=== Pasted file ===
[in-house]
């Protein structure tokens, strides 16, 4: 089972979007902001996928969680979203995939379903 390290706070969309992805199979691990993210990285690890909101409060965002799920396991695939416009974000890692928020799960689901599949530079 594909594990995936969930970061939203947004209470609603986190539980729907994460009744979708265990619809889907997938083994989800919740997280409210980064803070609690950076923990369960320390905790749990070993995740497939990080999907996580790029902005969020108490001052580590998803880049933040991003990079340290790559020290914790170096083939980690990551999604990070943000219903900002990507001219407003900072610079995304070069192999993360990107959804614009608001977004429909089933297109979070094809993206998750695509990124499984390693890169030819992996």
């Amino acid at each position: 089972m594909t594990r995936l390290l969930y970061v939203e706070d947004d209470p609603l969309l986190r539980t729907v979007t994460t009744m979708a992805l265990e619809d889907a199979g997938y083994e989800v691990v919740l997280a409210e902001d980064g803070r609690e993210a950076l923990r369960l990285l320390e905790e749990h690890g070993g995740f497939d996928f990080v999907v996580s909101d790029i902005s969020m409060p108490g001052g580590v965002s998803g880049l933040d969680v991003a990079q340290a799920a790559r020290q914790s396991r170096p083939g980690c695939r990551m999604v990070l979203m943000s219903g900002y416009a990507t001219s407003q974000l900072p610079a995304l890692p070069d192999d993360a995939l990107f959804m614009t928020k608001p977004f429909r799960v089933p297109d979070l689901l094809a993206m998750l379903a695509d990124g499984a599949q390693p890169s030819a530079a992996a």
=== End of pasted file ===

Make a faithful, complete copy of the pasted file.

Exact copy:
[in-house]
């Protein structure tokens, strides 16, 4: 089972979007902001996928969680979203995939379903 390290706070969309992805199979691990993210990285690890909101409060965002799920396991695939416009974000890692928020799960689901599949530079 594909594990995936969930970061939203947004209470609603986190539980729907994460009744979708265990619809889907997938083994989800919740997280409210980064803070609690950076923990369960320390905790749990070993995740497939990080999907996580790029902005969020108490001052580590998803880049933040991003990079340290790559020290914790170096083939980690990551999604990070943000219903900002990507001219407003900072610079995304070069192999993360990107959804614009608001977004429909089933297109979070094809993206998750695509990124499984390693890169030819992996």
């Amino acid at each position: 089972m594909t594990r995936l390290l969930y970061v939203e706070d947004d209470p609603l969309l986190r539980t729907v979007t994460t009744m979708a992805l265990e619809d889907a199979g997938y083994e989800v691990v919740l997280a409210e902001d980064g803070r609690e993210a950076l923990r369960l990285l320390e905790e749990h690890g070993g995740f497939d996928f990080v999907v996580s909101d790029i902005s969020m409060p108490g001052g580590v965002s998803g880049l933040d969680v991003a990079q340290a799920a790559r020290q914790s396991r170096p083939g980690c695939r990551m999604v990070l979203m943000s219903g900002y416009a990507t001219s407003q974000l900072p610079a995304l890692p070069d192999d993360a995939l990107f959804m614009t928020k608001p977004f429909r799960v089933p297109d979070l689901l094809a993206m998750l379903a695509d990124g499984a599949q390693p890169s030819a530079a992996a």